Welcome to our collection of Australian science stories, prepared for the 5th
World Conference of Science Journalists, Melbourne Australia.
Over the last two years as we developed our plans for our conference, we briefed journalists in Seoul, London, Budapest, Munich, St Louis, Prague, Washington, Ottawa and San Francisco. Everywhere we’ve discovered that science journalists have a healthy appetite for Australian science stories and Australian wine.
What is it about Australian science that appeals? I think Leigh Dayton, from The Australian newspaper, captures the essence.
I was captivated by Australia after my first visit Down Under.
Given a geological history that left it sailing off on its own, the continent was a scientific laboratory everywhere I looked.
Plants, animals and people all had proceeded down different evolutionary paths than those followed by their northern hemisphere 'cousins'.
Look up. The skies are different, so is the climate, not to mention many atmospheric issues. Compared to North America—my home base—Australia's a hop-skip-and-a-jump to the driest and most remote continent on earth, Antarctica.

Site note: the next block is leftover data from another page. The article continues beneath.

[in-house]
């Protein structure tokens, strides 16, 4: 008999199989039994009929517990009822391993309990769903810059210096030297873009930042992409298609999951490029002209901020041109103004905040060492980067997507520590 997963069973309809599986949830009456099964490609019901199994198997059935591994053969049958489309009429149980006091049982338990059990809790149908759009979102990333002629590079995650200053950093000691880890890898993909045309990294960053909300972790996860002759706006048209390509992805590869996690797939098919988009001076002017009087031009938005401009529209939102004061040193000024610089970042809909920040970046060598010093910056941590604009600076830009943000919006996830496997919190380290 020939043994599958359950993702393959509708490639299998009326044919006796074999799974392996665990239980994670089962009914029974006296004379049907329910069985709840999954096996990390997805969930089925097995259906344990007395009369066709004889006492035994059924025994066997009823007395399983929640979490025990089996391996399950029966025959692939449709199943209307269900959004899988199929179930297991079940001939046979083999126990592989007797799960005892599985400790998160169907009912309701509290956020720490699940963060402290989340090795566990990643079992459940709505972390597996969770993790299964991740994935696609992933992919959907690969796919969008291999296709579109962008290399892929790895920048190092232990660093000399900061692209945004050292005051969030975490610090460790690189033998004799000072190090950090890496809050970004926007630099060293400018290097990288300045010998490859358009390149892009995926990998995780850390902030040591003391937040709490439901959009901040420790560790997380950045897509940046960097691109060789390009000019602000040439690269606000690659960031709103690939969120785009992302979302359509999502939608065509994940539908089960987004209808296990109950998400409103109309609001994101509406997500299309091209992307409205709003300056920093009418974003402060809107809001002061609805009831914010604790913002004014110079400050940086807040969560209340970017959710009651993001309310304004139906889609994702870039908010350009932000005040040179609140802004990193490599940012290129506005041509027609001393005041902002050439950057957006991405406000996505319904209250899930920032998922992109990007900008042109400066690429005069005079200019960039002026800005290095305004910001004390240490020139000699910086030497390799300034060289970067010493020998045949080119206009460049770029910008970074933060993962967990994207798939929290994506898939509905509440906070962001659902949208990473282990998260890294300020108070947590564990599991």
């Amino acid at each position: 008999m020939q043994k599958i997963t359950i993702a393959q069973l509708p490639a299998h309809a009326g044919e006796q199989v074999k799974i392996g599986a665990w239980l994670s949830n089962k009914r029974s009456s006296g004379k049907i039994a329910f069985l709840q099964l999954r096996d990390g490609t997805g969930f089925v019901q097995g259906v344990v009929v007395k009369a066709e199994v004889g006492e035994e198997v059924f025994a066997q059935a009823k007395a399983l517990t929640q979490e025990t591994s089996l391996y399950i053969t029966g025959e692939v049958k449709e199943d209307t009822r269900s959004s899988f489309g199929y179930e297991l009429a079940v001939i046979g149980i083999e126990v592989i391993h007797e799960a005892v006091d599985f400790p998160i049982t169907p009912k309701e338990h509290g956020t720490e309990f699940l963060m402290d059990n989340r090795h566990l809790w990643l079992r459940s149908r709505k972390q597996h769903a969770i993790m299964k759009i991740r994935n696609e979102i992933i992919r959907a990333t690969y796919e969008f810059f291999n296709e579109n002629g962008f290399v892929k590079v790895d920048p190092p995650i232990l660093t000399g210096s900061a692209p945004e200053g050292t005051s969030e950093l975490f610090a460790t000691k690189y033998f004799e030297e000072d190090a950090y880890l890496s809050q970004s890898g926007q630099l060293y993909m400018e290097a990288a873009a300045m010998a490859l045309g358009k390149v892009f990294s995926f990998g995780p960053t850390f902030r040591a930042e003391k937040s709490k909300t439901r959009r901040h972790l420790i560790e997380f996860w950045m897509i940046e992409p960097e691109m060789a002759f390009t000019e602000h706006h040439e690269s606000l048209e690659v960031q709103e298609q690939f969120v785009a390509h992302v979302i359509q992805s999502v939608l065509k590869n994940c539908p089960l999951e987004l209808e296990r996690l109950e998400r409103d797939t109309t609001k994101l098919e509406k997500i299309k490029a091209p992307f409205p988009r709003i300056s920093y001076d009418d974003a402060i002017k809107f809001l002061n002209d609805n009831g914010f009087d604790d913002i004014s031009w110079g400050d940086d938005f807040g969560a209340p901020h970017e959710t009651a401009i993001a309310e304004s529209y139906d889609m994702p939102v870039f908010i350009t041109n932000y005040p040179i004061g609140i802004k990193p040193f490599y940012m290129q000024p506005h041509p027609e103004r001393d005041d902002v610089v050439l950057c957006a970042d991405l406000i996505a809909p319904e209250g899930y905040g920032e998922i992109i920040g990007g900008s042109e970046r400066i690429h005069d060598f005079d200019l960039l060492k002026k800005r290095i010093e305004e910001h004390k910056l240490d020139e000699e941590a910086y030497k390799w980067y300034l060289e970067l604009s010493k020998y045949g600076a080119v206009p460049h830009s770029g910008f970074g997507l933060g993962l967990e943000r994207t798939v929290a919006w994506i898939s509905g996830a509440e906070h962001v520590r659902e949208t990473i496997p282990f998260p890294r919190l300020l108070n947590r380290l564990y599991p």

While unique, the broader aspects of each of these fields, and numerous others, complement scientific findings and technological developments elsewhere.
In fact, critical data about many of the hottest scientific questions today—from human origins and migrations to 'management' of global warming—may well be answered, courtesy of Australian researchers and the land itself.
For this collection, we invited Australian research organisations to contribute snapshots of some of their current research. The stories illustrate the breadth and depth of Australian science. And the funds raised in publishing this collection of stories have also helped support the participation of developing country journalists in the conference.
I invite you to read these stories and to follow up with any organisation whose work captures your interest.
Please feel free to use the stories for your own social media, website, or publications. Everything is available for reuse under a Creative Commons licence.
Browse the collection
You can browse this year's collection at stories.scienceinpublic.com.au/2007
Or use the menus on the left to search all our stories by field or science, organisation or State.
The full publication is also available as a PDF
and in print. If you'd like us to send you some copies please email email@example.com